• Fingers behind the line and form a high bridge
  • Hands evenly positioned slightly wider than shoulder width
  • Shoulders back and vertically above or slightly forward of the hands
  • Arms straight but not locked at the elbows
  • Head and neck in line with the spine
  • Eyes focused on the track (1 to 2 metres ahead)
  • Gentle breathing
  • Face and neck muscles relaxed
Block start - Set Set
  • Hold the breath
  • Hips rise slowly to a position above the shoulders
  • Head and neck in line with the spine
  • Eyes focused on the track one or two metres ahead
  • Shoulders vertically above or slightly forward of the hands
  • Front leg knee angle approx. 90 degrees
  • Rear leg knee angle approx. 120 degrees
  • Feet pushed hard back into the blocks

Types of sprint starts

There are three types of sprint starts:

  • Bunch or Bullet start - The toes of the rear foot are approximately level with the heel of the front foot and both feet are placed well back from the starting line.
  • Medium start - the knee of the rear leg is placed opposite a point in the front half of the front foot.
  • Elongated start - the knee of the rear leg is level with or slightly behind the heel of the front foot.

Research by Henry (1952)[2] and Sigerseth & Grinaker (1962)[3] supports the medium start as being the one that offers the most advantage to the sprinter. The medium start, compared to the other two starts, allows the sprinter to exert a higher force against the blocks for the longest practicable time, which in turn produces the maximum impulse so that the athlete leaves the blocks with the greatest possible velocity.

Right foot forward or left?

A question often asked with regards starting blocks is "which foot should be in the rear block?" Eikenberry et al. (2008)[1] discovered that when the:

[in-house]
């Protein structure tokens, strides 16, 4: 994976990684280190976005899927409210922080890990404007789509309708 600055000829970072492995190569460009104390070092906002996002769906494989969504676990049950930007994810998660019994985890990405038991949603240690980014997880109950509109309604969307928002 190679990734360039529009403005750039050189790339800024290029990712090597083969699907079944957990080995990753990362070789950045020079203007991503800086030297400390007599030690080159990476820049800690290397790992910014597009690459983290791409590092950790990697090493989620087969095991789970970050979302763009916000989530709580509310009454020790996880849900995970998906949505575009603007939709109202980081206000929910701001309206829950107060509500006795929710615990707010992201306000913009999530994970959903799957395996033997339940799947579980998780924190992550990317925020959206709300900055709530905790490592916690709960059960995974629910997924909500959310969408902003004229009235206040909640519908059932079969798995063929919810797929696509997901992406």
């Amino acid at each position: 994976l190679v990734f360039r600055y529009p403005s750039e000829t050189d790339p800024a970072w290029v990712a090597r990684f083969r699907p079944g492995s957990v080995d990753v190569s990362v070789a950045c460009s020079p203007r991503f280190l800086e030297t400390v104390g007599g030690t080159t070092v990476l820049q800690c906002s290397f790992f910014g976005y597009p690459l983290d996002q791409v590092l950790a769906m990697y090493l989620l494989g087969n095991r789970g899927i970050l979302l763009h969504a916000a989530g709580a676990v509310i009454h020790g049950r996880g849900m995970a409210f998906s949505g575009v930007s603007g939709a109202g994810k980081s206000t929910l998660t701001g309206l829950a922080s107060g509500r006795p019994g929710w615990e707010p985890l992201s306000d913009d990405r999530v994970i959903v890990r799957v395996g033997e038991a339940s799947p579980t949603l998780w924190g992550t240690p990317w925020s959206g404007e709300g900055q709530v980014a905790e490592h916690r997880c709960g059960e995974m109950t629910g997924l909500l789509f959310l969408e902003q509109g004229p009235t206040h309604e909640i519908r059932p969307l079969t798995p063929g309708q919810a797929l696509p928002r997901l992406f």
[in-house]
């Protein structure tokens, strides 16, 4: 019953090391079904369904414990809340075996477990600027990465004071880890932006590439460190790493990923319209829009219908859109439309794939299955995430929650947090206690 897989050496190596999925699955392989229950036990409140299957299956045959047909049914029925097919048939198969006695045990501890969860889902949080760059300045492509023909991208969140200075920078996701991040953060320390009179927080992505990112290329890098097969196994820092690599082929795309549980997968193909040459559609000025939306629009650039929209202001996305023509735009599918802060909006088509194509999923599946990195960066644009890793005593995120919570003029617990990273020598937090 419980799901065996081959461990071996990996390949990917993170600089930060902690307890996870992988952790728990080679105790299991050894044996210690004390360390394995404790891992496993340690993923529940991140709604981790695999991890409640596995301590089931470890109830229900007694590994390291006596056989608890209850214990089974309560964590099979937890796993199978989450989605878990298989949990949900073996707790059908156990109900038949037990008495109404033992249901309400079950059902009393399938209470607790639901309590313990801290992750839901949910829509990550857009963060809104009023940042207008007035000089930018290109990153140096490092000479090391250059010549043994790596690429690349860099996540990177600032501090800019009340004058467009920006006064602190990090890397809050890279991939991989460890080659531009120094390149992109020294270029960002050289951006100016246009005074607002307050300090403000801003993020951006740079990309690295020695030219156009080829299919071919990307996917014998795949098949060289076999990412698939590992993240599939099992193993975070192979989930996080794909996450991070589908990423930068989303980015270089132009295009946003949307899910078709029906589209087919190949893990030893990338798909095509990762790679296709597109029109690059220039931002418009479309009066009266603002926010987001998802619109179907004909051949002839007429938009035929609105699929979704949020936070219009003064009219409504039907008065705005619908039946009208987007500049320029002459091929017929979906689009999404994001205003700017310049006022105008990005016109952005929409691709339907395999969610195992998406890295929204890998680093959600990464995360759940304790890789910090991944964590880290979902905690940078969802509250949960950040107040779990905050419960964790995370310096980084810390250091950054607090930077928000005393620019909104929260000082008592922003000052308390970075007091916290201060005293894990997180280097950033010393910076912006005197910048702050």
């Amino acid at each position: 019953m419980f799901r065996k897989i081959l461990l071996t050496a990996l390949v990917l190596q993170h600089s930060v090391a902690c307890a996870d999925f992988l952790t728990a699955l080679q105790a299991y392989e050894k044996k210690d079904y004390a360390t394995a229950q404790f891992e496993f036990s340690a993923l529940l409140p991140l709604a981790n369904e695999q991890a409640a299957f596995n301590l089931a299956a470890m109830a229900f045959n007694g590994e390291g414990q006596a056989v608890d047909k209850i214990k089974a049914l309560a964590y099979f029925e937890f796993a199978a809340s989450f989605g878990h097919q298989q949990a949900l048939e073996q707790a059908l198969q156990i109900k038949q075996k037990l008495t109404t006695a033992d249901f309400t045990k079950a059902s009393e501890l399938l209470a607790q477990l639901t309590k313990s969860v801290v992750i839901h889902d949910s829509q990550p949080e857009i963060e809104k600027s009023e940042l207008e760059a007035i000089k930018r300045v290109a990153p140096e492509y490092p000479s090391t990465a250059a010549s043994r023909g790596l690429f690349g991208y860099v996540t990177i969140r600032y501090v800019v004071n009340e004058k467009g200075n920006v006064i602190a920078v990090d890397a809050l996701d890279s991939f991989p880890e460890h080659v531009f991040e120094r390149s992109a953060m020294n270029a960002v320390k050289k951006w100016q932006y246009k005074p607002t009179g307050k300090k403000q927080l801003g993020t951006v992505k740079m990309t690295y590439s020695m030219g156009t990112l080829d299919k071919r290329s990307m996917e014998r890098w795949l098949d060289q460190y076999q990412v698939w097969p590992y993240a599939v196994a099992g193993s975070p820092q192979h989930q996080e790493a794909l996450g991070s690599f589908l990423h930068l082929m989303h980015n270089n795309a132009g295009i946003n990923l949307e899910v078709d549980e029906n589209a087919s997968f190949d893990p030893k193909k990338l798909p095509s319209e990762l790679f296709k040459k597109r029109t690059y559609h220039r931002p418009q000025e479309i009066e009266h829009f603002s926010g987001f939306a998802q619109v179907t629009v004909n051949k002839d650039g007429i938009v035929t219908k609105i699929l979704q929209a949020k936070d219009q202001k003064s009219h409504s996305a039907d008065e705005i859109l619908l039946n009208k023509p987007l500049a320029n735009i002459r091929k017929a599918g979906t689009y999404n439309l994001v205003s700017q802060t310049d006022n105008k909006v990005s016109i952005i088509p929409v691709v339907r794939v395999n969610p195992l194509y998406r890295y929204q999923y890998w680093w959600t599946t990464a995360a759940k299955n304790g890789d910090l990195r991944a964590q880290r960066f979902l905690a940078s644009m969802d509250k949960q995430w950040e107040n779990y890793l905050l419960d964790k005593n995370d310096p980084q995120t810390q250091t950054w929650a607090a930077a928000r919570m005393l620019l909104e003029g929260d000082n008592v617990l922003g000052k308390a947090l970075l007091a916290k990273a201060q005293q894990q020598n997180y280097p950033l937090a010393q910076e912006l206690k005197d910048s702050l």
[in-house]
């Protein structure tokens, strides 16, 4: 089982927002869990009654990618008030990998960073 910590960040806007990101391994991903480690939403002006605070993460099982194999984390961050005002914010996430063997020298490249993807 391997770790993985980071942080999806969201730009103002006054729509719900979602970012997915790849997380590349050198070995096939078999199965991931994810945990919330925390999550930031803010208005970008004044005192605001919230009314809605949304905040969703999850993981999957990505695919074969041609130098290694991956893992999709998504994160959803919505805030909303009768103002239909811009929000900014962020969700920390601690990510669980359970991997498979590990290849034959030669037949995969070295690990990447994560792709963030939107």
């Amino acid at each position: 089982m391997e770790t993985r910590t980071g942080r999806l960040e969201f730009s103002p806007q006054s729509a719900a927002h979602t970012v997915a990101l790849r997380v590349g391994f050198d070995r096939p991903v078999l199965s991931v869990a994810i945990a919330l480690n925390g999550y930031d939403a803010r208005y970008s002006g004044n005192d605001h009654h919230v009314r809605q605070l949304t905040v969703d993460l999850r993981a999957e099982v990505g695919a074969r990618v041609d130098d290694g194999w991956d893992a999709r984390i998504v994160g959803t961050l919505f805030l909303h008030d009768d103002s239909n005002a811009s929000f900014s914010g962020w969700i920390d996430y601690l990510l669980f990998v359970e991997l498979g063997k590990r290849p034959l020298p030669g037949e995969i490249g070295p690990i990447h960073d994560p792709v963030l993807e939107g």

• left foot was in the rear block, reaction time was better
  • right foot was in the rear block movement and total response time was better - time from stimulus (gun) until the end of the movement

The results suggest that the right foot in the rear block will produce a more powerful drive from the blocks. Perhaps a way forward would be to evaluate the athlete's times over the first ten metres, for both start positions, to determine which produces the best acceleration phase for the athlete.

Referenced Material

  1. EIKENBERRY, A. et al. (2008) Starting with the "right" foot minimizes sprint start time. Acta Psychol (Amst), 127 (2), p. 495-500
  2. Henry, F.M. (1952). Force-time characteristics of the sprint start. Research Quarterly, 23, p. 301-318
  3. SIGERSETH, P.O. and GRINAKER, V.F. (1962) Effect of foot spacing on velocity in sprints. Research Quarterly, 1962

Page Reference

The reference for this page is:

  • MACKENZIE, B. (2001) Sprint Starts [WWW] Available from: http://www.brianmac.co.uk/sprints/starts.htm [Accessed

Associated Pages

The following Sports Coach pages should be read in conjunction with this page:

Associated Books

The following books provide more information related to this topic:

  • Sprints and Relays, F. W. Dick
  • Sprinting and Hurdling, P. Warden
  • How to Teach Track Events, M. Arnold